Most government departments and councils use these projections at both a national and local level to build their long term plans. They have become ever-more woefully undercooked since the early 1990s, as can be seen in the chart below. Post 1989, Statistics NZ saw growth slowing in line with an ageing population and weak migration through the 1980s. That was convenient for councils and the government, who preferred to shut down the Ministry of Works and stop investment so they could deliver the tax cuts voters wanted. Ironically perhaps, the government was much better at planning and delivering infrastructure during the 1960s and 1970s when much faster growth was projected in the wake of the post-war baby boom and several waves of migration from Britain. Tax rates were also much higher then.
Somewhat worryingly, the current Statistics NZ forecasts are also projecting a slowing of population growth. Without a proper agreed plan for population growth from migration, the same mistakes could be made again. It’s hard to imagine a surge of migration when we’re in the middle of a lockdown, but our astonishing Covid success and governmental competence (in relative terms) makes us even more attractive for migrants.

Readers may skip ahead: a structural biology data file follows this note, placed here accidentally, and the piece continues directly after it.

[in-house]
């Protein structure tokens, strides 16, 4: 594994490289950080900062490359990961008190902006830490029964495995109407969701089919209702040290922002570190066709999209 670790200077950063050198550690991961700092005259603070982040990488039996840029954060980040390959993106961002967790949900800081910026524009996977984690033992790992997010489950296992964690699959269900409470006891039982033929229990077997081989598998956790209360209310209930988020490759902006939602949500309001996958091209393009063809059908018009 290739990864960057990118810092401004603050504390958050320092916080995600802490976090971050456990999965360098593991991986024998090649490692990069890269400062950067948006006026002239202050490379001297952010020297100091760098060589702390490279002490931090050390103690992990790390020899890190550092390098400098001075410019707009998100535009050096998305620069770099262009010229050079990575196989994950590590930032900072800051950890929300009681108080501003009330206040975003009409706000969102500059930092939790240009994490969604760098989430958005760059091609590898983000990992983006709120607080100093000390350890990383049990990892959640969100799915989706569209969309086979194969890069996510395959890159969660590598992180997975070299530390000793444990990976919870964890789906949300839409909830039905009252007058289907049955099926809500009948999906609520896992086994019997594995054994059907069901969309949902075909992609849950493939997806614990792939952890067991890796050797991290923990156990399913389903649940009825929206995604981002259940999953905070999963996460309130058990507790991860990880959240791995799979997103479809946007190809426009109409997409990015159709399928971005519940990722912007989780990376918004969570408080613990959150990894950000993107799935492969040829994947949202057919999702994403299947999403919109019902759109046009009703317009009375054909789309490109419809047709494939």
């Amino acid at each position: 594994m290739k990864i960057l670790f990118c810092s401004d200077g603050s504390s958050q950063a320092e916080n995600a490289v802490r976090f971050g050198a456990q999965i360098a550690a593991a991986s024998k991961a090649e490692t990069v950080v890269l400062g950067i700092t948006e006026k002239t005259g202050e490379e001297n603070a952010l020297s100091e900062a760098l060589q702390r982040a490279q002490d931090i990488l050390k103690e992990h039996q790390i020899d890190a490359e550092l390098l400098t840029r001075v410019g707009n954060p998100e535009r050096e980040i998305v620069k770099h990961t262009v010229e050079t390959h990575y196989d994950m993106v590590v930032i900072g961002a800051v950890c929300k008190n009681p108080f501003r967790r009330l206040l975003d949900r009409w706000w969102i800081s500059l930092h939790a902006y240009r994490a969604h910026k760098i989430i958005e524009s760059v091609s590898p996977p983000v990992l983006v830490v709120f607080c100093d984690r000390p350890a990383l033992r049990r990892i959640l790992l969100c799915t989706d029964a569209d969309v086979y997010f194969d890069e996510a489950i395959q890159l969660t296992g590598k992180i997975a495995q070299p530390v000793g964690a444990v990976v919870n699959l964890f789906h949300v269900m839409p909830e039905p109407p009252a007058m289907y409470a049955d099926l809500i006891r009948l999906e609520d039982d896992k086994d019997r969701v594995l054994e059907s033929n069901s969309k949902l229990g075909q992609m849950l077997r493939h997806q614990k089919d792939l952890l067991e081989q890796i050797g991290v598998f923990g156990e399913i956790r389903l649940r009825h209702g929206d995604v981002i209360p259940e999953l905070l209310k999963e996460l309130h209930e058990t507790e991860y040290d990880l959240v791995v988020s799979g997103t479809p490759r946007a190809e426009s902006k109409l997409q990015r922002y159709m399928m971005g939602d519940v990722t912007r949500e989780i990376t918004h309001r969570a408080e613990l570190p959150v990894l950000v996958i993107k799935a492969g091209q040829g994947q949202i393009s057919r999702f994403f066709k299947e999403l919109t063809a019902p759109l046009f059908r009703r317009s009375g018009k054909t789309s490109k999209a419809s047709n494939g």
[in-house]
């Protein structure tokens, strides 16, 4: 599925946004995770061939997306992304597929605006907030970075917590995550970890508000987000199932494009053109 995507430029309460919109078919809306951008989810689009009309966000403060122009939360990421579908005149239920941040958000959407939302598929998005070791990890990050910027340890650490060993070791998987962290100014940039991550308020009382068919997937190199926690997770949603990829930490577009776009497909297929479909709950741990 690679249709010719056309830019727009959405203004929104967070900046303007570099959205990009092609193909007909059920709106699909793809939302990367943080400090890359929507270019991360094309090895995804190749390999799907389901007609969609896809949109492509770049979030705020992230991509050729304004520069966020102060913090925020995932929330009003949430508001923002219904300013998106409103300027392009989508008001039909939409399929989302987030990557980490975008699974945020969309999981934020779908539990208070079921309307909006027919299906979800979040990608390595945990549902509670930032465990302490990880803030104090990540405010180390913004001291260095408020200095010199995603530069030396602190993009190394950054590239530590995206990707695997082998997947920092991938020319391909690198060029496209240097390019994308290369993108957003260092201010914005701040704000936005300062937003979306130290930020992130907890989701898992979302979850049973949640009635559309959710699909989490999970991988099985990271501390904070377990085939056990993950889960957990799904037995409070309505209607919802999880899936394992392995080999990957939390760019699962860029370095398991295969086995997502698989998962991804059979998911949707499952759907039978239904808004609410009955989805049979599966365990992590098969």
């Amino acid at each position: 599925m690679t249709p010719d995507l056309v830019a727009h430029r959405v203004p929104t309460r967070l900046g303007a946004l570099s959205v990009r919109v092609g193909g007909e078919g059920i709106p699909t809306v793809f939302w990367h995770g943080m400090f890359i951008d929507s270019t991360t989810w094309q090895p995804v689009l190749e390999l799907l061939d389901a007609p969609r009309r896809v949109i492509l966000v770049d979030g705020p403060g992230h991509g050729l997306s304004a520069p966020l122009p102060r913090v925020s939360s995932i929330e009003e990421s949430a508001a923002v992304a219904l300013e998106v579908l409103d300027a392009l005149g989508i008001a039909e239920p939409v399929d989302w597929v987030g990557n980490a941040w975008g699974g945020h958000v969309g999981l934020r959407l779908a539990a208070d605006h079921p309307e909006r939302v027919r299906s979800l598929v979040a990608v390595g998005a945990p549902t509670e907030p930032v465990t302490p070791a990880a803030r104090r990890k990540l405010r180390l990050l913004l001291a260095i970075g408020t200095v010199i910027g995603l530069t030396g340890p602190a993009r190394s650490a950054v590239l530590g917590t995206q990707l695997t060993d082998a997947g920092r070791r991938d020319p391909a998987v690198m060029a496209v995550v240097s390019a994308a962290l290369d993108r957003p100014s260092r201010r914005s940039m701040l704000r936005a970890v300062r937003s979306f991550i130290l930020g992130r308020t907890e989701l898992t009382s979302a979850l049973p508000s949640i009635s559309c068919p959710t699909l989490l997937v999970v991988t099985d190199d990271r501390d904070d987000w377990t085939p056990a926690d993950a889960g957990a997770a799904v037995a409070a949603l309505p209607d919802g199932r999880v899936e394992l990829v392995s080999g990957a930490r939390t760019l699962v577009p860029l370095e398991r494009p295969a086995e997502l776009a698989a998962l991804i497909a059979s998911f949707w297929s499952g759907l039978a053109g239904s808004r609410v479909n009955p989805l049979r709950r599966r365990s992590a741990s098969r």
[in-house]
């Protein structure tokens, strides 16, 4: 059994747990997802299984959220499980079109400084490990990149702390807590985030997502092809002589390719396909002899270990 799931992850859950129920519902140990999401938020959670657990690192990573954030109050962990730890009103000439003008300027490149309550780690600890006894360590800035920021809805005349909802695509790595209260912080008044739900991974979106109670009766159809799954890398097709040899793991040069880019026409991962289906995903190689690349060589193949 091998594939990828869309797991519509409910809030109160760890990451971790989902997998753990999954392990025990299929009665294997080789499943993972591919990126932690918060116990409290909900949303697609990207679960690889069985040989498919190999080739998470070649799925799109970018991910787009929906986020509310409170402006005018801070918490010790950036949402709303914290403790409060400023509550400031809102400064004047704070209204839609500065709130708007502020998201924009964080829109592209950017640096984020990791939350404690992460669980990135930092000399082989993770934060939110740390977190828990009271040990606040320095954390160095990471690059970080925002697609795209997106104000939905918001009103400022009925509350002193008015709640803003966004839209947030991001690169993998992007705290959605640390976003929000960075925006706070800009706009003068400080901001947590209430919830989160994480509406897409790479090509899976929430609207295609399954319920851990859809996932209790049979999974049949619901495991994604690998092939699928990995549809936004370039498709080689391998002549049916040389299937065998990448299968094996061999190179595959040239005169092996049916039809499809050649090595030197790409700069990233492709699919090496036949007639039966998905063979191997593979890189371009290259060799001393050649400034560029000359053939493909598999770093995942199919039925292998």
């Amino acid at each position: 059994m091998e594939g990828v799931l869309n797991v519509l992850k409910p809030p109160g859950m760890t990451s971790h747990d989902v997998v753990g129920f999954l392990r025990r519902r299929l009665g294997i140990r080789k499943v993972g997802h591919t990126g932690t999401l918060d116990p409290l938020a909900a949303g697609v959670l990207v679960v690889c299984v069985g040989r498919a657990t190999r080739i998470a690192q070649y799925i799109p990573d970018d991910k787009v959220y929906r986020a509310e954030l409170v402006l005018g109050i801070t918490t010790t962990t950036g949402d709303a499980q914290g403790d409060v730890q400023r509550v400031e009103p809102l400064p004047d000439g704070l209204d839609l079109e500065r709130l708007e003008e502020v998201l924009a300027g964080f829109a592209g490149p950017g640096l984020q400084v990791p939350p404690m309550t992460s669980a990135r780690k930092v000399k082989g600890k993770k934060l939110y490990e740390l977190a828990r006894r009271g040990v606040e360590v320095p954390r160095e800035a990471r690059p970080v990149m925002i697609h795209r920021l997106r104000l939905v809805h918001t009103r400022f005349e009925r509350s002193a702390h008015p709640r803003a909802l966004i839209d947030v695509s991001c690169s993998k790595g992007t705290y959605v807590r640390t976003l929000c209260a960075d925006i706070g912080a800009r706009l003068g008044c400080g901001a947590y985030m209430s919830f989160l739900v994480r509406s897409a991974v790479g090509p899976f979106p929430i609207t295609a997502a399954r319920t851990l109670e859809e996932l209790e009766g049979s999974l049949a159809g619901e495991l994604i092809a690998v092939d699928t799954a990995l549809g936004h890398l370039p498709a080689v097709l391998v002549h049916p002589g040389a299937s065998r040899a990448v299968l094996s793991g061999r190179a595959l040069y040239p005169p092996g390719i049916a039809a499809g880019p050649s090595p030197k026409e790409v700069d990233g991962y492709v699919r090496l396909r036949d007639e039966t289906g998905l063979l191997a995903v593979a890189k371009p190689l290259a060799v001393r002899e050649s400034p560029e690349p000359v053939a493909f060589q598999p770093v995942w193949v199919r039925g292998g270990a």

I put those questions to Geoff Cooper, GM of strategy at the Infrastructure Commission in this week’s podcast. He was wary of a population plan.
He is not alone. In the halls of government, including in DIA, Treasury and MBIE, there are many who either think it’s not possible to plan the population, given that movements of residents here and overseas cannot be controlled, or fear such a policy would be seen as racist.
The trouble is the failures of the last 20 years allowed us to develop a two-tiered society of residents and non-residents, property owners and non-property owners, rich and poor, young and old, and European New Zealanders and the rest.
We have effectively avoided the tough discussions about the population elephant in the room. We can’t keep doing that anymore. Unless, of course, we’re fine with that?